My ministry as Chaplain
with the Canadian Forces Reserve Unit 2010

I have been working for the last three years as a Civilian Instructor at the Cadet Summer Training Centre in Trenton. However, this year I went to a different Training Centre. Being a Reservist, I was sent to the Canadian Forces Base at Blackdown, Borden, Ontario by my home unit, the 712 Communications Squadron, Westmount, Montreal.
For those of you who are not familiar with the Base, Blackdown is situated approximately one hundred kilometres north of Toronto and thirty kilometres southwest of Barrie. This Summer Training centre is one of the largest centres in Canada and we had about 3200 cadets with 500
Staff. We attended a pre-course training for Chaplains in Trenton before the camp that set the parameters of service for the camp as well as helped in getting to know other chaplains and team members. We were four experienced Chaplains in full military uniform from four different faith groups and worked as a team.
Being the only representative from the Roman Catholic denomination, I had the additional role of ministering to the religious and spiritual needs of those who were predominantly of the Roman Catholic faith.
I also had a very challenging experience compared to the previous years of working as a Cadet Chaplain. First of all, this was the first time I lived in a tent shared by another female Officer. These typical military tents were surrounded by thick forest. It took me some time to get used to it, especially the changing climatic conditions. For the first couple of days, it was very cold and then the next days and weeks the tents were hot like a sauna.
Some of my duties were: pastoral care, grief counselling, ministry of resence, teaching, catering to the religious and spiritual needs of both staff and cadets. I counselled cadets who, being away from their families, had difficulties in adjusting to new surroundings, living in crowded and limited spaces, living in close proximity with people from different family 6 backgrounds and broken homes, cadets with suicidal thoughts, and those who also came to the camp with unresolved issues from their past.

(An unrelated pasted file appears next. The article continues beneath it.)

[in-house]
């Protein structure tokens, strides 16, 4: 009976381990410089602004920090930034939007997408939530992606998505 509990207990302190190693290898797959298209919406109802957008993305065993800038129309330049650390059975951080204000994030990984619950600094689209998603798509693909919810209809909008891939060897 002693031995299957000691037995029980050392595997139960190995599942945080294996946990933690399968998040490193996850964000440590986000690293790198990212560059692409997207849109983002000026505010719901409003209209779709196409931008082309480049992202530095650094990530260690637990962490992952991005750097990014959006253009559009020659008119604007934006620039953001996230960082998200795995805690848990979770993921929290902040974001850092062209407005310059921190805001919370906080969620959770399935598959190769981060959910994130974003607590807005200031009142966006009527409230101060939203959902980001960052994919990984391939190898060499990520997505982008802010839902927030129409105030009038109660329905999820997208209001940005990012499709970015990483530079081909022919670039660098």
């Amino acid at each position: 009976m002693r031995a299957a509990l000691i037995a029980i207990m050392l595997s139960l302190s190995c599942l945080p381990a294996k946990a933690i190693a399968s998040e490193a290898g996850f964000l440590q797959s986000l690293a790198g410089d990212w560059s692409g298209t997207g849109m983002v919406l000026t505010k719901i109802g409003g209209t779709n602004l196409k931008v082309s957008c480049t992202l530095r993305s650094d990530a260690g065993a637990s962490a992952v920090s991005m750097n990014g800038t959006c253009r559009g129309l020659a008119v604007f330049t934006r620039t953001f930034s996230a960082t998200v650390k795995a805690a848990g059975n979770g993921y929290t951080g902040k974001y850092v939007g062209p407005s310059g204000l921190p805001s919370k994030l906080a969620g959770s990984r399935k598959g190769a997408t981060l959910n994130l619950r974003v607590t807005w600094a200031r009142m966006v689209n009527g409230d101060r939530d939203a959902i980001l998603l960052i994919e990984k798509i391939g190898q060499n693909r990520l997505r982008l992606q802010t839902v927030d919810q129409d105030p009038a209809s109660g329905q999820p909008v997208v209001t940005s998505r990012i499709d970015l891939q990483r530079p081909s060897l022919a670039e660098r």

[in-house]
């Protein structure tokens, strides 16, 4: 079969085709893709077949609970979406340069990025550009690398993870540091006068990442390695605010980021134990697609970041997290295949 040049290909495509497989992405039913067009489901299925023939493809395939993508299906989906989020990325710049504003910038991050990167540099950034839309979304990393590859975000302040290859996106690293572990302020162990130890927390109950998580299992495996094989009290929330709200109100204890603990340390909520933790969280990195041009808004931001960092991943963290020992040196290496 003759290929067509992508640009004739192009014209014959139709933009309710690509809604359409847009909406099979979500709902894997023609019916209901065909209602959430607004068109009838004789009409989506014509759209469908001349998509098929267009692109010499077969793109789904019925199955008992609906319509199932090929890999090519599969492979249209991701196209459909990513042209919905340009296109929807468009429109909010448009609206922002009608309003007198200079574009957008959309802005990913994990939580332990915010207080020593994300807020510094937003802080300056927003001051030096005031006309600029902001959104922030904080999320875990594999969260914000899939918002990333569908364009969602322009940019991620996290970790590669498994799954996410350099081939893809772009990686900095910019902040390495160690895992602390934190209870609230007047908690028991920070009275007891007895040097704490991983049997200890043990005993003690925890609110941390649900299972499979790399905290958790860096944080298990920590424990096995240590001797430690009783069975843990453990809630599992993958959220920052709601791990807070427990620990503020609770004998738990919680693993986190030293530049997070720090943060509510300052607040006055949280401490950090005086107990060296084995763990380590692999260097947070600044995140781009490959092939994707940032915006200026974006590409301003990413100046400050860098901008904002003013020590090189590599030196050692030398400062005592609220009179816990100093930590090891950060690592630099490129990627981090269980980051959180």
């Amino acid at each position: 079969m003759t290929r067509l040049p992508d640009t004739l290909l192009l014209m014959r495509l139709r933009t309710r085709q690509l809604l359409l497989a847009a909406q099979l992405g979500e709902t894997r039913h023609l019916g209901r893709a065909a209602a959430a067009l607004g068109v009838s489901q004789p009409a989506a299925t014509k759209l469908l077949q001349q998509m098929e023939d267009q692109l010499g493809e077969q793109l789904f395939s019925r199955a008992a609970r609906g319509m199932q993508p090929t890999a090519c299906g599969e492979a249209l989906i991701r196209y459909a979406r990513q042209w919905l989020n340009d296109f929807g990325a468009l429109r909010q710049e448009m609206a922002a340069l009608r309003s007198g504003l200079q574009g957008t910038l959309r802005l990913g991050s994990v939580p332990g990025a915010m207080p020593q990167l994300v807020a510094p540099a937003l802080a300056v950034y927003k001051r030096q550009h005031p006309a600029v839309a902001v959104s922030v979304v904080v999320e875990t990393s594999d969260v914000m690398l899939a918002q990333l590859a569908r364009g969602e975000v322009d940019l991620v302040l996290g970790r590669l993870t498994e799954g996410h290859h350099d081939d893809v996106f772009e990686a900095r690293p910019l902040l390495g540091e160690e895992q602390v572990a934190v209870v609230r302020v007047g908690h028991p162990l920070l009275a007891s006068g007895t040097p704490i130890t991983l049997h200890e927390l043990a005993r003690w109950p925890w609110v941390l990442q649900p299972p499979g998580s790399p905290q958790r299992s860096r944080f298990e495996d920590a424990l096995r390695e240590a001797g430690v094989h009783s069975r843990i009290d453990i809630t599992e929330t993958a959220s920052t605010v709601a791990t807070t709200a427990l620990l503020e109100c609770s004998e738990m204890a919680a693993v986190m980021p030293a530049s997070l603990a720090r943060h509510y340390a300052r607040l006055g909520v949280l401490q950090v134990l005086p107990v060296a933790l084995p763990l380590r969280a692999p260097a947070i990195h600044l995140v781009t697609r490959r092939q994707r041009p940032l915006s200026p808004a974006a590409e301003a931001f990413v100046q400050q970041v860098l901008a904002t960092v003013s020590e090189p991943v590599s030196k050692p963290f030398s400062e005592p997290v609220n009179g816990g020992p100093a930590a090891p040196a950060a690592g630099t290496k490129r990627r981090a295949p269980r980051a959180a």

Teaching Life Skill lessons for a large number such as 120 cadets in the open field, each of whom were in the age group ranging from 15- 20 years, was also a challenge. The Chaplains worked 24/7 and as such, it was very demanding. Furthermore, the requirements placed upon the Chaplains at this year’s camp in Borden were intense due to the tragic death of one of the Officers who died in a motor vehicle accident while on duty. We also had to deal with death notifications to family, conduct funeral services, and offer grief counselling to staff and cadets.
On the whole, I must say that I had a very unique and enriching experience, especially working as part of the Reserve Force of Canada. With the support and encouragement of Sr. Simone, Sr. Claire, and my community in Montreal, as well as with a motivating team of Officers, Staff and the Commanding officer at Blackdown, I was able to make the necessary adjustments and to offer my services in a military setting. The whole Training Centre was very appreciative of my ministry at the Training Centre and I came away with the satisfaction of having given my best.
Lucy Valookaren, fmm

 

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